National Geographic : 1969 Dec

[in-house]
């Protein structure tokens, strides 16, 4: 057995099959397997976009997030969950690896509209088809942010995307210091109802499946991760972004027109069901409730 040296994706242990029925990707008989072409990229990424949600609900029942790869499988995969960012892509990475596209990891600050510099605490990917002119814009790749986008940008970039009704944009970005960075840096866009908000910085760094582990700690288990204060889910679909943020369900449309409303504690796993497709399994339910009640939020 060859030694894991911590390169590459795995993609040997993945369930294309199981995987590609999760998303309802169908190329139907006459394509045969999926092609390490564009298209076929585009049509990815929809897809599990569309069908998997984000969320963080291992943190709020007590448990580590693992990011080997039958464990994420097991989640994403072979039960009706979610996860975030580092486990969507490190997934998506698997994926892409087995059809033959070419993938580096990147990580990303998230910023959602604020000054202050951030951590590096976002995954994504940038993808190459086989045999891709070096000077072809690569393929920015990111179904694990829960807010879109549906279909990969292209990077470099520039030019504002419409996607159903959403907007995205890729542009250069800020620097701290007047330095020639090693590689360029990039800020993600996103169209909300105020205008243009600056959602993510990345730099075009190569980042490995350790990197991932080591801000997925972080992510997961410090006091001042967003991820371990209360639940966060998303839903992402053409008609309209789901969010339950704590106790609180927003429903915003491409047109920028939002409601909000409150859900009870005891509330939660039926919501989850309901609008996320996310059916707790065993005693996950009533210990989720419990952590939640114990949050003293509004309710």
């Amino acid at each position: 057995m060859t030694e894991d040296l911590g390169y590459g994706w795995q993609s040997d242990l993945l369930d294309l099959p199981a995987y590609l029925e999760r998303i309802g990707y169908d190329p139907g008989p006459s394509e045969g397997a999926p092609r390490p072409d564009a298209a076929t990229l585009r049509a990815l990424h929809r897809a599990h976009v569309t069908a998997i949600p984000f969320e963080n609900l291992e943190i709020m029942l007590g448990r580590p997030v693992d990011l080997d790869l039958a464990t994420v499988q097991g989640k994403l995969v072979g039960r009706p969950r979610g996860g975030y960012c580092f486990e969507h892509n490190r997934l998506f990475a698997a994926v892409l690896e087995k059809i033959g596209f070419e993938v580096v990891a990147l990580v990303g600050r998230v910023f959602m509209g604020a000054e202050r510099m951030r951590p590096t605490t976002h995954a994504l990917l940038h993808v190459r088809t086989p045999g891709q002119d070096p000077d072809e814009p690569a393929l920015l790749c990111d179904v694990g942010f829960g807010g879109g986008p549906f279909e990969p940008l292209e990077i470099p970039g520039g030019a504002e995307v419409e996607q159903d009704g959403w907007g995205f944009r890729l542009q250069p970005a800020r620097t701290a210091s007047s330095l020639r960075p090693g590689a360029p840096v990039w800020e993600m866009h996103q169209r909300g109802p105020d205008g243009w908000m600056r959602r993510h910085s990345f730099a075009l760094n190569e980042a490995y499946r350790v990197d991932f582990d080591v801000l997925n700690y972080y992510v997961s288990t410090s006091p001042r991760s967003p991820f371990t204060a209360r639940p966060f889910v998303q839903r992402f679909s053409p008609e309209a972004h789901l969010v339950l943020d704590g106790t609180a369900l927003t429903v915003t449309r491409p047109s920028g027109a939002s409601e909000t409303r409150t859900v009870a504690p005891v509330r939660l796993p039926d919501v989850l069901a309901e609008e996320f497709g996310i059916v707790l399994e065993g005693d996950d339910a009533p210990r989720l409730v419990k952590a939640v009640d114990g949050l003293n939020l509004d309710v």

Greek way-stop on Yankee's cruise, the isle of Kastell6rizon perches within two miles of Turkey's southern coast. Scores of other Greek islands bead the Aegean shore of Turkey. Abandoned buildings on the hillside signal the decline of a local econ omy based on fishing and sponge diving. Three's no crowd, even under a single umbrella, for small ones sharing a port able patch of shade near Alanya, on the Turkish Riviera, or "Turquoise Coast." -nnerua -Hn inccou i rpH crIi(F I ur were retracing some of the earliest sailing routes of civilized man (map, pages 808-9). The currents against Yankee's bow, the pre vailing westerlies captured in her sails, had moved much of mankind's early history. This was Asia Minor, nursery of the Ionian Greeks, home of Homer and Herodotus, and site of Troy. Along our course sped the life stream of the ancient world, the ports that built three of its Seven Wonders, the markets that enriched Kings Midas and Croesus, the mints that yielded the world's first coins. We would visit great shrines and oracles, some sacred to Apollo and Artemis, others to Christ and His Apostles. Our coastal course would embrace a land of ancient conquerors, politicians, and traveling salesmen: Xerxes, 802 Alexander, Romans, Crusaders, and camel caravans from deep in Asia. On Yankee's charts, the route had an exciting shape: from the mountainous Cilician coast near the Syrian border to the blue and busy Bosporus -a course curving like a scimitar with the perimeter of Turkey. Quiet Cove Resembles Lake Louise In fact, our voyage took us twice along Turkey's southern coast, for we entered Turk ish waters from the Aegean side, slipping in past Greek islands to an uninhabited cove beyond Fethiye. A mild, early-summer breeze brought us toward the towering Turkish shore-gray rocky mountains with touches of green brush, backed by snow-capped peaks.